Application to the appeal
16. There is no doubt that the immigration judge was attempting to apply the relevant phrase in paragraph 197(ii) as best he could in the absence of any further guidance on its meaning. It is clear to us, however, that he did not reach a sustainable view on the facts. When applying the correct approach to the issue under para 197(iii), it is plain to us that the immigration judge erred in three principal ways.
17. First, the immigration judge placed considerable weight upon the appellant’s employment record and her financial lack of dependence upon her father in reaching his view that she was leading “an independent life” (para 22 of his determination). Whilst both of these may be relevant factors, for the reasons we have given above, they are not the central issue in determining whether an individual is leading “an independent life” which is whether or not the appellant remains part of her parents’ family unit. In our view, the immigration judge misdirected himself by placing unwarranted weight upon these factors.
18. Secondly, the immigration judge placed considerable weight upon the appellant’s capacity to be independent which he considered to be demonstrated by her employment record and the fact that she had been living with her brother between September 2005 and April 2006 (paras 22, 23 and 24 of his determination). That was the wrong approach. The relevant issue is not an individual’s capacity to lead an independent life but rather whether she is leading such a life. If it were otherwise, few adults could meet the requirement in para 197(iii) since, in ordinary circumstances, every adult will have that capacity. It is only if a person actually separates from his parents’ family unit that he will not satisfy the requirement in para 197(iii).
19. Thirdly, the immigration judge drew an improper inference from the fact that the appellant had moved out of the family home between September 2005 and April 2006 (para 23 of his determination). Her evidence was that it was temporary and due to overcrowding and with a view to helping her brother to pay his mortgage. She intended to move back as soon as her parents obtained a larger property which they did in April 2006 and she then moved back. If this account were believed, her temporary absence from her parents’ home would not, in our view, establish that she had been leading an independent life. The immigration judge did not accept her account. He inferred that she only moved back because of the damage it was doing her application. Ms Naik readily accepted at the hearing that the way this was challenged in the grounds for review, based upon the appellant not having at the relevant time received the refusal letter, could not stand. At the time the appellant moved back into her parents’ home, the appellant had not received the refusal letter from the respondent. However, she had received a letter from the Home Office dated 10 March 2006 enquiring whom she lived with at the address which is that of her brother (at C3 of the Home Office bundle). The appellant replied on 16 March 2006 that she lived with her brother at that address and had done so since 15 September 2005 (D2 of the Home Office bundle). In her application form the appellant gives her current address as her brother’s home. But, she gives her parents’ home as a return address for any documents to be sent by the Home Office. In our view, the appellant clearly saw her parents’ home as her base. We do not consider it to be a sustainable inference that the appellant returned to her parents’ home in order to avoid any damage her absence was doing to her application. She had always been open about the fact that she was living with her brother both in her application form and in her response in the letter of 16 March 2006. The immigration judge did not refer to the fact that she identified her parents’ home in her application as the place to which correspondence should be sent. Had the immigration judge had regard to this, he could not have reached the conclusion that her evidence (which was not otherwise challenged) was not to be believed on the specific issue of why she moved out.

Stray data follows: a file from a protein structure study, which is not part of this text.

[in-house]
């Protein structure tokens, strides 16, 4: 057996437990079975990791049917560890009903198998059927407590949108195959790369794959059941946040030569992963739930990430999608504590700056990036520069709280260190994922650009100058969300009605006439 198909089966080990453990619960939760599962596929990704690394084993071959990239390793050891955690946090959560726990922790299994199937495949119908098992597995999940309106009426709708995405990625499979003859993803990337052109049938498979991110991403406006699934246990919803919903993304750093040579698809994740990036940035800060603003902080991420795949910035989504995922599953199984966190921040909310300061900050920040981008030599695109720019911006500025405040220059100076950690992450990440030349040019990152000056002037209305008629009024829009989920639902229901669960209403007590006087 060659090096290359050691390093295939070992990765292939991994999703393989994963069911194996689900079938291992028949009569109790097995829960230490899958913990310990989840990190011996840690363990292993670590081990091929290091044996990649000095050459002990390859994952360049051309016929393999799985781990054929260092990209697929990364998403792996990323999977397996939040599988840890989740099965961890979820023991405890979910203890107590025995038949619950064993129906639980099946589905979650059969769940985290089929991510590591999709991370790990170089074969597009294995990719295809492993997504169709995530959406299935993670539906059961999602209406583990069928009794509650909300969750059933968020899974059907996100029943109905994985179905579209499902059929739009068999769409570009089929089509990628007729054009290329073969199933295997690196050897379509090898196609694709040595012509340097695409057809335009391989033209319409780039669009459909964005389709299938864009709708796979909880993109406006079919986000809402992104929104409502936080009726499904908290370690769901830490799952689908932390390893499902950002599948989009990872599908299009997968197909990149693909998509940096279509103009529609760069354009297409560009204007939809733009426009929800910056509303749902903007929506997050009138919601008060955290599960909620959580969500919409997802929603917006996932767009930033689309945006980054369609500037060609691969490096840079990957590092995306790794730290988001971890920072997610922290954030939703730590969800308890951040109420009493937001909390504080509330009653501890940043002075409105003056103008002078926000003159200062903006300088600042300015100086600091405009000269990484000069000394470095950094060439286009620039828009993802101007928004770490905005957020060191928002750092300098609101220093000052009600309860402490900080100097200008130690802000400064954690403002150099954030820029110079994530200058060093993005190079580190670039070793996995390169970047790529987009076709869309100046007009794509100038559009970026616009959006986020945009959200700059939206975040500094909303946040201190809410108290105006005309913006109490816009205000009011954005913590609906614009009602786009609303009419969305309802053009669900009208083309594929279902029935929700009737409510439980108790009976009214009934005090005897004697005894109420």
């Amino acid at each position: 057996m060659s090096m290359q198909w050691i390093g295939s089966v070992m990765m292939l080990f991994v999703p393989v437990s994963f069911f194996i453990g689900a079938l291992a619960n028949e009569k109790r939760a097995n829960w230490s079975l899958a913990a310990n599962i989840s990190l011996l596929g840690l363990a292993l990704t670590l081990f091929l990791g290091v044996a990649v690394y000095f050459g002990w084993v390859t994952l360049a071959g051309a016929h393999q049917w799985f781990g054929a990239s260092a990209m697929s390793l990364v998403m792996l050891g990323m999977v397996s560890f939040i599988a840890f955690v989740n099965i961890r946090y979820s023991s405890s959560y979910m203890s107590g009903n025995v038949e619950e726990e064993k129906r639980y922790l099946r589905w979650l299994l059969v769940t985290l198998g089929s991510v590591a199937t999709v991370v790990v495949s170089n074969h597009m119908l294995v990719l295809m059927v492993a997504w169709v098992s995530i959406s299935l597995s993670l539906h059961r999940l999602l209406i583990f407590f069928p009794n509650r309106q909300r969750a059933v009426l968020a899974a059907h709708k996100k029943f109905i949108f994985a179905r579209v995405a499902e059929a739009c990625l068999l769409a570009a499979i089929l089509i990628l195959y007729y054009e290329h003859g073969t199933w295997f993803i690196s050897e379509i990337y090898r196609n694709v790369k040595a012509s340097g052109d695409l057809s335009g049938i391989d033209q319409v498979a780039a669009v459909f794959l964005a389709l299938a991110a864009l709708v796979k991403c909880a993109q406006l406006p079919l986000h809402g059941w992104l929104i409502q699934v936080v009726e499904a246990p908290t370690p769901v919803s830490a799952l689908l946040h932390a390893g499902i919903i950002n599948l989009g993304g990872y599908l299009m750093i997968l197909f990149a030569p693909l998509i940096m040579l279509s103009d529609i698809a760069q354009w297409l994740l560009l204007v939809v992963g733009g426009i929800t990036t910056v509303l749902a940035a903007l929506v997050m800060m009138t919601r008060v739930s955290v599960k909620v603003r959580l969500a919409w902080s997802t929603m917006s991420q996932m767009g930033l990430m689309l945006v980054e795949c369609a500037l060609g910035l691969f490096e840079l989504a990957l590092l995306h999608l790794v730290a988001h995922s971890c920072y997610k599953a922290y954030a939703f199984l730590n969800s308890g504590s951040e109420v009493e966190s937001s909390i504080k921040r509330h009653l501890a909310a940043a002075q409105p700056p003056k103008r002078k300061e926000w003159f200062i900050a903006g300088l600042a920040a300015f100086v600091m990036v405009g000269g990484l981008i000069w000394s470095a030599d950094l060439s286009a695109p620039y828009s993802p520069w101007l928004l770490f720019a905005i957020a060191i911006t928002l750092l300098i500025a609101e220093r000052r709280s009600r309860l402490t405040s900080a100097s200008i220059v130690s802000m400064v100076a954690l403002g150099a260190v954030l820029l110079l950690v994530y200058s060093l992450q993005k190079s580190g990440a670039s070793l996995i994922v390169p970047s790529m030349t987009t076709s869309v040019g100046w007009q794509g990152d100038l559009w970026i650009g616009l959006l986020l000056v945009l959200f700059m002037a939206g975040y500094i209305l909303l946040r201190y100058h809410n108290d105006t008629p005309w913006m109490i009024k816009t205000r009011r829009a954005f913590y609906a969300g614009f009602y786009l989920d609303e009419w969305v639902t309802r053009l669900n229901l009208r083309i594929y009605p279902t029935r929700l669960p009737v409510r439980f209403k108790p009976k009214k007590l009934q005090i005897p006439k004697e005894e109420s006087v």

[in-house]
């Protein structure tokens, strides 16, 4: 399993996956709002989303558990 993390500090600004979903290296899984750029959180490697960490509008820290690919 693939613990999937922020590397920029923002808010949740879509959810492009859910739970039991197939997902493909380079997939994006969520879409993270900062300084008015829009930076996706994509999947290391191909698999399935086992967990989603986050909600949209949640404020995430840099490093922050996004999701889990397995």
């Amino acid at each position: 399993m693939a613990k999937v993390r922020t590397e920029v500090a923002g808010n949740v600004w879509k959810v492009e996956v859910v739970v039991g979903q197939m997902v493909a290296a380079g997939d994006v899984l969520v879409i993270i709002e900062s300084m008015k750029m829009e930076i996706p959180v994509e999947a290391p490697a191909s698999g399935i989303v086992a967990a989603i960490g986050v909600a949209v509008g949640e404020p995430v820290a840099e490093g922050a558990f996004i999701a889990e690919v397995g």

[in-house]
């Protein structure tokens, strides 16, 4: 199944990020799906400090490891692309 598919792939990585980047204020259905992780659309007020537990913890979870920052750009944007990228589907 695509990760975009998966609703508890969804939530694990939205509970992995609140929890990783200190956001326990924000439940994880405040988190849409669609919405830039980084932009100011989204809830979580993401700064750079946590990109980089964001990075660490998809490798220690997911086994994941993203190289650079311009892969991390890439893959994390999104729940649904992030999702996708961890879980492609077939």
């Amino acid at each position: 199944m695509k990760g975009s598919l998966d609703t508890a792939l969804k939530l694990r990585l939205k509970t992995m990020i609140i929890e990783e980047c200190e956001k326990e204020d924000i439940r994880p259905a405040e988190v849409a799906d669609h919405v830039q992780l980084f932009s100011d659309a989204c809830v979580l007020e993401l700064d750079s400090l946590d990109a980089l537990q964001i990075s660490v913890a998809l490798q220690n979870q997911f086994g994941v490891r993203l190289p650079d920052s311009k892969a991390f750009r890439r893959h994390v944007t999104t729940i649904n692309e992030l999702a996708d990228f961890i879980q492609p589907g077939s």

20. For these reasons, the immigration judge materially erred in law.
21. On the facts, we accept Ms Naik’s submission that the appellant succeeds. On the basis of the evidence before the immigration judge (and us today) the correct finding is that the appellant is not leading an independent life. The appellant always has been part of her father’s family unit since the family left Zimbabwe. The immigration judge acknowledged that the appellant is part of a close family. They emigrated to the USA and then to the UK together. She is integrated into the family unit having only left the family home for seven months in 2005-2006. We accept her evidence that this was only on a temporary basis until her parents obtained suitable accommodation for all the family. Even then, the appellant’s evidence is that she spent most of her time at the family home. Once her parents acquired a larger property in April 2006, she moved back to live with them and her sister. The fact that she has been employed, either by third parties or her father, and thus may be said to be financially self-sufficient does not lead us to conclude that she is leading an independent life. She is now, of course, not employed but is a full-time student. In our view, as one might expect of an adult, she is pursuing her own life but it is as part of her parents’ family unit. She has not yet formed a separate social unit, anymore than she has married or has formed her own independent family unit.
22. Thus, we are satisfied on a balance of probabilities that the appellant meets the requirement in para 197(iii). No other requirement of the rule being in issue, we substitute a decision allowing the appeal under para 197 of HC 395. We need say no more about the Art 8 ground of challenge which was overlooked by the immigration judge because Ms Naik did not press it before us unless we were against her under para 197.
23. In the result, we conclude that the Immigration Judge materially erred in law and we substitute a decision allowing the appeal under paragraph 197 of HC 395.